I don't follow gymnastics, but she is certainly talented, and seems a decent enough person. I think her decision to remove herself was probably wise. Her routine includes moves that others can't do and are considered at the edge of what is safe to perform. If she lacks complete confidence so that anxiety is not merely a bad feeling but an active interference in completion of vaults, she may be endangering herself. Some events are like that, such as various skiing events or the pole vault. You could damage your head badly. I have nothing against her for assessing the situation and believing her danger was too great, even for a gold medal.
The response to her decision interests me. She is being called brave for doing this. It is socially brave, as she will endure criticism and contempt for it. We are social creatures, and that does mean something. Yet unless complete ostracism or banishment were on the line, most of us would find such criticism endurable. There would be a cost, but I have been criticised before. It is likely significant that as an athlete, her job is to be an entertainer, though we don't often characterise it that way. Therefore, she would be more sensitive to social losses and take them harder. She lives in the fishbowl. That has been true for athletes for years.
Though that cost has been increasing over the years, I think it has skyrocketed recently, and the young in particular might rate social courage higher than those who are older, who might rate physical, financial, or even spiritual danger much higher. I'm not saying she's not brave. It's just that I frame this more as a wisdom decision. The social cost is there, but I think my generation would not be so alarmed by it.
"Brave" is one of those words that's steadily losing its meaning in popular circles. These days it mostly just means unbad by the flimsy standards of the day.
Her supporters will, and often do, object to the criticism as coming from people who are either biased or unqualified to critique her decision.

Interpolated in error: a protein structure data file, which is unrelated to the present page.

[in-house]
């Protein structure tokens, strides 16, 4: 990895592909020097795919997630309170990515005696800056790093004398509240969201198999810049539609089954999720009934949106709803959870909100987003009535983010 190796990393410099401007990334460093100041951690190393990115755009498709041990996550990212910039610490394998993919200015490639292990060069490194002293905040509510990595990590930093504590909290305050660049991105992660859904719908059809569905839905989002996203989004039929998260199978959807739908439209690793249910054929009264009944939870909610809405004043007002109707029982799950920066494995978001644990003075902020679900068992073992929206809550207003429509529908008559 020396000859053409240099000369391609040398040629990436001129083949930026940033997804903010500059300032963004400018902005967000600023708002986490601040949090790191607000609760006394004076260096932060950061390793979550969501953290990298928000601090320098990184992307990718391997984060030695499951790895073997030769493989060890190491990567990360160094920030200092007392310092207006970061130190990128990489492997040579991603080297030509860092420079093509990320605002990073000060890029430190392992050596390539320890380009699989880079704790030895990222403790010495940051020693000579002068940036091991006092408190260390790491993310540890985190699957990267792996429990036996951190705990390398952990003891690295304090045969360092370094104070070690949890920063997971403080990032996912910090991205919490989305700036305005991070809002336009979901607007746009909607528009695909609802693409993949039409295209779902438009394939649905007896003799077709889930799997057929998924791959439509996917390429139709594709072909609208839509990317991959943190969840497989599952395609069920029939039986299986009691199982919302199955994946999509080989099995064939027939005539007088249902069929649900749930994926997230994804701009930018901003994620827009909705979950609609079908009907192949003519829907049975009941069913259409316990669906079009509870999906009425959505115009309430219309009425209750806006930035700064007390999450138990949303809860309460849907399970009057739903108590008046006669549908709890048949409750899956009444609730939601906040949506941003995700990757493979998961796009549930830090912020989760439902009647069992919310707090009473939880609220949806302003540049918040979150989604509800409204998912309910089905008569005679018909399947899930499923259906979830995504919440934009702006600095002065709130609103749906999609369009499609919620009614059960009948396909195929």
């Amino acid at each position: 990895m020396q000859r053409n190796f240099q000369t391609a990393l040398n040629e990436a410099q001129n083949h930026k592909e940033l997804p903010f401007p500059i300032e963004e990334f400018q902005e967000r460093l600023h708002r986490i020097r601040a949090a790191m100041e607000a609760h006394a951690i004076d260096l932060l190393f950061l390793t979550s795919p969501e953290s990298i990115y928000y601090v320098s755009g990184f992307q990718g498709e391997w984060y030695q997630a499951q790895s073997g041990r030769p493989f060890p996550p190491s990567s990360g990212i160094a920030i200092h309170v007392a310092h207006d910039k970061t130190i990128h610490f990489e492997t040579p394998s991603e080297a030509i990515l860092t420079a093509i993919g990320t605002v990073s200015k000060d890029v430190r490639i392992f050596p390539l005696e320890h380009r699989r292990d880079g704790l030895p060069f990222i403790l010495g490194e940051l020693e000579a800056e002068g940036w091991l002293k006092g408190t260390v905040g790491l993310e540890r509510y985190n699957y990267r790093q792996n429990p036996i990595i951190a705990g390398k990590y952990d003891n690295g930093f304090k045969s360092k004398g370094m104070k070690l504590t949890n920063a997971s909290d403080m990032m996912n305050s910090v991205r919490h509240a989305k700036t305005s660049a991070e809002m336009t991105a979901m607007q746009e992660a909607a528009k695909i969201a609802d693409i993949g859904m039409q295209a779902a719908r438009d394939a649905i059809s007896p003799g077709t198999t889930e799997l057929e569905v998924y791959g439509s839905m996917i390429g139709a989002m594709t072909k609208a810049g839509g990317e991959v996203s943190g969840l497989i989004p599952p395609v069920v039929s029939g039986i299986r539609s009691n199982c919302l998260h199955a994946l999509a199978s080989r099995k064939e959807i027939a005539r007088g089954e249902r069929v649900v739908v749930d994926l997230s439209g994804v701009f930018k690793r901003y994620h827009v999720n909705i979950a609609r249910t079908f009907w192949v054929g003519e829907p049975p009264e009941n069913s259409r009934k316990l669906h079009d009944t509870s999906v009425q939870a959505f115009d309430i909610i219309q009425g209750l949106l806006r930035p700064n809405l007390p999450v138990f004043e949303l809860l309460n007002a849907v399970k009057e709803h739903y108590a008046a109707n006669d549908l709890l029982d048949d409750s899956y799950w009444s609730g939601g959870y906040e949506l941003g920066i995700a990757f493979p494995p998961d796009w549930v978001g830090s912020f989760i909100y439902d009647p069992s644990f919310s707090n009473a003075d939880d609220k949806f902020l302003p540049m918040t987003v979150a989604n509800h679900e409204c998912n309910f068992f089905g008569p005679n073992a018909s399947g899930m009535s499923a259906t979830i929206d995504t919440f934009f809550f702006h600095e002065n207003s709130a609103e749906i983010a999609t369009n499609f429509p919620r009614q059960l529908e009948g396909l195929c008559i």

Again, enduring such criticism is an odd sort of bravery.
She is, as she says, the best; she is, therefore, best qualified to judge. This is a genuinely Aristotelian point. EN 1.3: "Now each man judges well the things he knows, and of these he is a good judge."
The Olympics have created a monster in the craving for fame and fortune via minor sports (i.e. not professional). Biles and others were sent by eager parents to live away from home at an early age and focus entirely on the olympics. They have all the same risks as Child actors of sexual and personal abuse. This goes down to even less well known sports.
Time to end this for good.
Gymnastics is a unique team sport, with purely individual aspects - there is no team effort, but an aggregate of individual performances leading to a team result. This may be why Biles is attracting a lot of attention, at least partly. The people who watch gymnastics are already focused on individuals.
She's made her choice based on her own self-assessment, but she's left herself open to criticism - by applying the "GOAT" to her leotards, and by waiting until the team had assembled in Tokyo and started the competition,by continuing to compete semi-professionally at a mature age (for gymnasts). Now pride enters into the conversation, rightly or wrongly.
Finally, we are in an era of athletic celebrity harvesting; people taking knees and moaning about pay-scales and so forth, using their athletic achievements to draw attention away from the team effort and toward themselves and their pet grievances. People have generally been turned off by this, and the numbers prove it.
Biles hasn't done anything wrong, but her timing and this era she is living in will mean that she suffers some collateral grief and maybe even some unfair criticism from things left to interpretation. I wish her well, but she probably should stop competing.
I disagree. The time to address your mental health is not after you wiped the floor with the competition at home and moved off to the international stage to represent your country. The military has always had a word for people who fold under pressure...even before it is applied.
NO, not brave.
I've never thought of athletes as exemplifying some abstract "bravery", nor do I think there is any abstract "pressure" under which individuals fold. There's too much variation in human capacities and limitations, both physical and psychological, for me to try to judge La Biles or any other competitor. (Maybe not caring about the contest helps me do that.)
I avoid the high-dive, but I've been in some threatening situations and reacted very calmly and effectively. Is 'bravery' a useful concept for sorting those experiences?
I'm not brave.
I saw the title and would not even watch it. I can't even look at those still photographs of people out on ledges while climbing mountains.
Post a Comment